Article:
How to Protect Glass Top Stove From Cast Iron?
Despite all the warnings about not cooking with cast iron on glass top stoves, there are some things that you can do to protect your stove and still cook with cast iron without damage or scratches.
Lift....... Don’t Slide!
If you’re going to use your favorite cast iron pan on your new glass top stove, you’ll have to get into the habit of lifting rather than sliding the pan.
Even if you have to move the pan just slightly so it sits better over the element, lift the pan instead of sliding even half an inch.
Also be careful not to drop the pan.
As mentioned previously, cast iron gets very heavy when it’s filled with food and the pan is easier to drop than other cookware. Always lift with both hands to be sure you have a good grip – then set down carefully in one place so you don’t scratch.
Before Heating, Wash Cast Iron
Don’t just wash your cast iron cookware after you’ve finished using it, wash it again before you put it back onto the glass surface.
Cast iron pans collect more oil and small deposits of cooked on food than any other type of cookware. This means that when you heat up the cast iron pan the oil and deposits of food can start to carbonize and burn, leaving stains and smudges on the glass top surface.
And sometimes these stains can be difficult to remove from the glass top. Washing cast iron both after using and thoroughly again before cooking with it can prevent damage to the stove top.
Using a Heat Diffuser
A great way to cook on glass top stove and use your cast iron pan is to cook with a heat diffuser. Just what is a heat diffuser?
A heat diffuser does just that – it’s designed to diffuse the heat and distribute it throughout the bottom surface of a pan. Made with durable metal, heat diffusers can also help protect your glass stove top from the heaviness and the rough bottoms of cast iron pans. One way to think of heat diffusers is that they’re a buffer between the bottom of any pan and the surface of the stove.
You can pick up heat diffusers at any kitchen or home and hardware store for a low price. Just place the diffuser on your glass stove over an element, carefully place the cast iron pan over top, and heat to medium.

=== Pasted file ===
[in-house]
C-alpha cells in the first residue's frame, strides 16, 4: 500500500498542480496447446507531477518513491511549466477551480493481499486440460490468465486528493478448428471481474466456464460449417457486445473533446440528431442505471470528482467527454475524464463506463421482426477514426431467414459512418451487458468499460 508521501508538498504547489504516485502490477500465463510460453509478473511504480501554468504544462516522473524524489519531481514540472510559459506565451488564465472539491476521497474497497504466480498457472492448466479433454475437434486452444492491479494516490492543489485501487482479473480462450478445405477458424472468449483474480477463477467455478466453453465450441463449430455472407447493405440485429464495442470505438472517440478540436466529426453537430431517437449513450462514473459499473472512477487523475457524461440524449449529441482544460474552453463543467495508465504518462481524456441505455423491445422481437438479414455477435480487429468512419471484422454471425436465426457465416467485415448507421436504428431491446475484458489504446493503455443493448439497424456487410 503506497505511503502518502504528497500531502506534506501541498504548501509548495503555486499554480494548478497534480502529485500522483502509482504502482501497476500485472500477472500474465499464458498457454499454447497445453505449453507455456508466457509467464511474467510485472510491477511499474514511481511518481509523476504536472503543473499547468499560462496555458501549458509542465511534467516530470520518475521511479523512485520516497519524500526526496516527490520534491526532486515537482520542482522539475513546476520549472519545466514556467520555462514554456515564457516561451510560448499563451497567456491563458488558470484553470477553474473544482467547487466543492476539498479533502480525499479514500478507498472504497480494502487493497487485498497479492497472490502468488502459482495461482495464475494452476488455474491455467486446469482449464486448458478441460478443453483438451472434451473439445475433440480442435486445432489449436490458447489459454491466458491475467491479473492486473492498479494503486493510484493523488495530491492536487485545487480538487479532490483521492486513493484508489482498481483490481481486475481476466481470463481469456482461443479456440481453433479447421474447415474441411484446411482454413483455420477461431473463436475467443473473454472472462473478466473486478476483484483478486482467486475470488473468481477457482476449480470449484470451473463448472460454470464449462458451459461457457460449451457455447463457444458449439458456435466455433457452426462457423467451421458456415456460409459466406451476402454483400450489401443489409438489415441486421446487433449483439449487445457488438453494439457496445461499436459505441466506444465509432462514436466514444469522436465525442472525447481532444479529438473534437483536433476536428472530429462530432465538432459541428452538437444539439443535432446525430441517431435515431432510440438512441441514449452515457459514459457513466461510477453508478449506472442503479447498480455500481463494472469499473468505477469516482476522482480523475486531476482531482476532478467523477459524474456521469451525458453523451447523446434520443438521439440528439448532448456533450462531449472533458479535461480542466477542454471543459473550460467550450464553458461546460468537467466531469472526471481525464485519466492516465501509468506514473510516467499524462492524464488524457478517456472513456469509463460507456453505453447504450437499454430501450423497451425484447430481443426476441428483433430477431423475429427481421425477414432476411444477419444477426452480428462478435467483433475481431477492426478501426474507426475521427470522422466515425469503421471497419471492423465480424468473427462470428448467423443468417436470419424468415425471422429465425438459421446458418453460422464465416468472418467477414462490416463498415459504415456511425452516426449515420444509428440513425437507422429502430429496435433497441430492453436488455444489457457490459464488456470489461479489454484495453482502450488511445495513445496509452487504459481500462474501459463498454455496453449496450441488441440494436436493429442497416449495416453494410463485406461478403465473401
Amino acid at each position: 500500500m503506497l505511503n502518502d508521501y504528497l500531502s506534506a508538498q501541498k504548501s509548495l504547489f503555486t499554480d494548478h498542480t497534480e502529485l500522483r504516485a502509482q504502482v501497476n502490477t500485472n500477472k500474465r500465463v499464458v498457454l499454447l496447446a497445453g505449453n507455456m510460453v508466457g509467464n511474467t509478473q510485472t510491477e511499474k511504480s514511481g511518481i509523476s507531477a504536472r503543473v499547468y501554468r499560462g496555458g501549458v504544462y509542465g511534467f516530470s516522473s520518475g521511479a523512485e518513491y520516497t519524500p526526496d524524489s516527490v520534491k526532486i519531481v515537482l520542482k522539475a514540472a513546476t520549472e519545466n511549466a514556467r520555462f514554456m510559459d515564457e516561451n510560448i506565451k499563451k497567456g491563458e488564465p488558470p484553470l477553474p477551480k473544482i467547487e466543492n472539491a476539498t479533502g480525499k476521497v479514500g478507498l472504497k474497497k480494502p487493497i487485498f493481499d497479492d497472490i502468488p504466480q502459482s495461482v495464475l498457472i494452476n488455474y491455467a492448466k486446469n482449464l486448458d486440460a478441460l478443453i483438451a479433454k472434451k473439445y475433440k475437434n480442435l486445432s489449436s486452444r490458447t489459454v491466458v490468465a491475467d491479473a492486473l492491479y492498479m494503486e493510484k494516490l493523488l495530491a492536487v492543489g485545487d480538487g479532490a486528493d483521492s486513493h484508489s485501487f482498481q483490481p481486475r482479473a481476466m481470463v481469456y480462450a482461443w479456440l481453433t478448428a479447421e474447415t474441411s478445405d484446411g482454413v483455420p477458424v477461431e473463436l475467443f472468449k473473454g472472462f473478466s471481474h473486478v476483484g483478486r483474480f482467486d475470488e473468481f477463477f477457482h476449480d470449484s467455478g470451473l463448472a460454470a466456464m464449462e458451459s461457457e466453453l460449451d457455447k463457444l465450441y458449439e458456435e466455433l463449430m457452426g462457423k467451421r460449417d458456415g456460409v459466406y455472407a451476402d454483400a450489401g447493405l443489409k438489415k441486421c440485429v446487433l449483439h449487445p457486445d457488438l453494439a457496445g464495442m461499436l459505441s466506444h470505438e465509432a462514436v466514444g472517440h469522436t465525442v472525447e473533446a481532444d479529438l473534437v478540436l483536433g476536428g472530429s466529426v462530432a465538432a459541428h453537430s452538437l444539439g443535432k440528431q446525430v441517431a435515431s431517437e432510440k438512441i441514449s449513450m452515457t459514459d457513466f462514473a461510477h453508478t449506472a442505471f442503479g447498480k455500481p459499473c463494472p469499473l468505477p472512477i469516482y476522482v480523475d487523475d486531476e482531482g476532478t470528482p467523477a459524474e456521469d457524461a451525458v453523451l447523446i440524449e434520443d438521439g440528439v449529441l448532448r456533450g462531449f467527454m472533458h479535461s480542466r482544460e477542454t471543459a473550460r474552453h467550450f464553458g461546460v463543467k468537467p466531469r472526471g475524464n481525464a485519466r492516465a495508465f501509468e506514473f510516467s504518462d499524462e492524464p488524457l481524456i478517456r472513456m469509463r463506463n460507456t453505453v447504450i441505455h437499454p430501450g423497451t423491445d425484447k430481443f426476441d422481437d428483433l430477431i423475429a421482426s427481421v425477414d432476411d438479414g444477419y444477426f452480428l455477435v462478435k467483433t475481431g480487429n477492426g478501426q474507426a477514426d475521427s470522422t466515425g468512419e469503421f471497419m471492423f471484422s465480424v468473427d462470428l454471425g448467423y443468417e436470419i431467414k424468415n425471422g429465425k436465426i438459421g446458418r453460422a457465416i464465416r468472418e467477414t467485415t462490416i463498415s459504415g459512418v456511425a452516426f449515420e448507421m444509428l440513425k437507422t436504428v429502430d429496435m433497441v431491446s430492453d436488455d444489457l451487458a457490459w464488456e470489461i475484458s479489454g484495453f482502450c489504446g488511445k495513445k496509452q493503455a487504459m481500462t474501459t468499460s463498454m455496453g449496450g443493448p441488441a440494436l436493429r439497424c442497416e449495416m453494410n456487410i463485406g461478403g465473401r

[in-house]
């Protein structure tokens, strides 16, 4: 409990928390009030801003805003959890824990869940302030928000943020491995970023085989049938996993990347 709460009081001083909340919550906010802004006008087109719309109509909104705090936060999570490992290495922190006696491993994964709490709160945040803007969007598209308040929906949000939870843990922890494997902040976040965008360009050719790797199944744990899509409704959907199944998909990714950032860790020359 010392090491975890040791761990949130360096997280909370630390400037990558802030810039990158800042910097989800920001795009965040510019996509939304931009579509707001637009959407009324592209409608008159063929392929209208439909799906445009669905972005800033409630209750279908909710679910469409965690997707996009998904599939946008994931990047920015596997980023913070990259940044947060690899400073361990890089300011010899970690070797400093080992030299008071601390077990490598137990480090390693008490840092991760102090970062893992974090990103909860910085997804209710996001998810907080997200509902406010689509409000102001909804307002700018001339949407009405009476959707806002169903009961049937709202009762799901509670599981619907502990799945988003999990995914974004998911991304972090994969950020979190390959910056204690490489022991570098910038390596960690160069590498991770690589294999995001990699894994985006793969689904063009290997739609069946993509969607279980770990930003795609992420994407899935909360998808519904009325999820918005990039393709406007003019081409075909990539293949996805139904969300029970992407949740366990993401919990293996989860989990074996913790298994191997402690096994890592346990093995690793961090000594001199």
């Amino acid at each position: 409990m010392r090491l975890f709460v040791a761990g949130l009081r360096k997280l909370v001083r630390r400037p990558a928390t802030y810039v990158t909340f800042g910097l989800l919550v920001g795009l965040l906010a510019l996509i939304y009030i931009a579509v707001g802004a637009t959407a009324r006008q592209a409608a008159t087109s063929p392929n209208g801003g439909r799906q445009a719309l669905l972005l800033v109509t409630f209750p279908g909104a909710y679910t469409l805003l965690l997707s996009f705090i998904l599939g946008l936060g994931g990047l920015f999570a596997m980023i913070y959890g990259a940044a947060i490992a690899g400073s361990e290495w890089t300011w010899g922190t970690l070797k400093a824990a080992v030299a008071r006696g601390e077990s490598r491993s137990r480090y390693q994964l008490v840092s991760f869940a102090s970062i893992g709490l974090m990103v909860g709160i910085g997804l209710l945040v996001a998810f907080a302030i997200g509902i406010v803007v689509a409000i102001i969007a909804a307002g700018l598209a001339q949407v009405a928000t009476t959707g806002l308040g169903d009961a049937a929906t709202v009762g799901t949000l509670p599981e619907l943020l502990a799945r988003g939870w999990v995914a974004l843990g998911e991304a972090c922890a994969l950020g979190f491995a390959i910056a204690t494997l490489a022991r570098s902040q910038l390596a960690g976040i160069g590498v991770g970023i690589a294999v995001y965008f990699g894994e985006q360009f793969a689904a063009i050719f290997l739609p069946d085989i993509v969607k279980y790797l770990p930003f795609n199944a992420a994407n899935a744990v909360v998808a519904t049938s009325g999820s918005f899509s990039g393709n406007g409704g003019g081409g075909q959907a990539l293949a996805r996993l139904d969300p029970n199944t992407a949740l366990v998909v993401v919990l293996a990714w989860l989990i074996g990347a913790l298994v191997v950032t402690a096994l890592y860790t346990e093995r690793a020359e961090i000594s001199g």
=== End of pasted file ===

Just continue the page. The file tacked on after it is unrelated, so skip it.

Be careful that the heavy weight of the pan doesn’t shift the diffuser away from the heating element.
Now you can cook as you normally would, without the risk of scratching the stove surface with your cast iron pan.
There is one caution to take when using a heat diffuser on a glass top stove – keep an eye on the temperature. If you heat the diffuser to a high heat, it may damage both the heating element and the surface of the stove. Never heat up a diffuser on the stove without having cookware with food over top.
How Do I Prevent Scratches On My Glass Stove Top?
When a stove has glass over the top, cast iron and other pans can easily damage the surface. Here are some tips for preventing scratches on the glass top of your stove:
- 1Use caution - As with cast iron cookware, be cautious when cooking with stoneware and ceramic. Both types of pans can cause scratches and damage the glass top, so follow the same cooking rules as for cast iron.
- 2Moving the pan - The same goes for moving any pan around the surface of the stove. Get into the habit of carefully lifting and placing any pan that you’re cooking with. Otherwise, over time, the surface of your stove will be sure to have scratches that make it look uncared for.